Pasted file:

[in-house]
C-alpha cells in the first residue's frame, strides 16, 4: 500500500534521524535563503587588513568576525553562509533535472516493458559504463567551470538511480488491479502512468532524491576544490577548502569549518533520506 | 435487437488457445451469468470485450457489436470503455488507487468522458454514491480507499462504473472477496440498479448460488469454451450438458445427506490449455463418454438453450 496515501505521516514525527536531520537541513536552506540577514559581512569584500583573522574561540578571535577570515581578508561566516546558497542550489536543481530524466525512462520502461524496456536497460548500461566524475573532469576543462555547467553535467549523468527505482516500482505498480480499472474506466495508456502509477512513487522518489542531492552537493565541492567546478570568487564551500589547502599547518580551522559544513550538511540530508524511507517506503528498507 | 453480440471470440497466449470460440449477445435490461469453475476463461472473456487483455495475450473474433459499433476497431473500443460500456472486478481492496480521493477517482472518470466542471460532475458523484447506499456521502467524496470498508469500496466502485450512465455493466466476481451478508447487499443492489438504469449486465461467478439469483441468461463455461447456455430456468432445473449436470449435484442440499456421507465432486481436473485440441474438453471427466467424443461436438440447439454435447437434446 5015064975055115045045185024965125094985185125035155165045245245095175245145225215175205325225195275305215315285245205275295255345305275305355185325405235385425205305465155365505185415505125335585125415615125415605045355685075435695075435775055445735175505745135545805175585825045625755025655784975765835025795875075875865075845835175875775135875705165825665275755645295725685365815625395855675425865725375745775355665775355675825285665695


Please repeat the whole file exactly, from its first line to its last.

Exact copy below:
[in-house]
C-alpha cells in the first residue's frame, strides 16, 4: 500500500534521524535563503587588513568576525553562509533535472516493458559504463567551470538511480488491479502512468532524491576544490577548502569549518533520506 | 435487437488457445451469468470485450457489436470503455488507487468522458454514491480507499462504473472477496440498479448460488469454451450438458445427506490449455463418454438453450 496515501505521516514525527536531520537541513536552506540577514559581512569584500583573522574561540578571535577570515581578508561566516546558497542550489536543481530524466525512462520502461524496456536497460548500461566524475573532469576543462555547467553535467549523468527505482516500482505498480480499472474506466495508456502509477512513487522518489542531492552537493565541492567546478570568487564551500589547502599547518580551522559544513550538511540530508524511507517506503528498507 | 453480440471470440497466449470460440449477445435490461469453475476463461472473456487483455495475450473474433459499433476497431473500443460500456472486478481492496480521493477517482472518470466542471460532475458523484447506499456521502467524496470498508469500496466502485450512465455493466466476481451478508447487499443492489438504469449486465461467478439469483441468461463455461447456455430456468432445473449436470449435484442440499456421507465432486481436473485440441474438453471427466467424443461436438440447439454435447437434446 5015064975055115045045185024965125094985185125035155165045245245095175245145225215175205325225195275305215315285245205275295255345305275305355185325405235385425205305465155365505185415505125335585125415615125415605045355685075435695075435775055445735175505745135545805175585825045625755025655784975765835025795875075875865075845835175875775135875705165825665275755645295725685365815625395855675425865725375745775355665775355675825285665695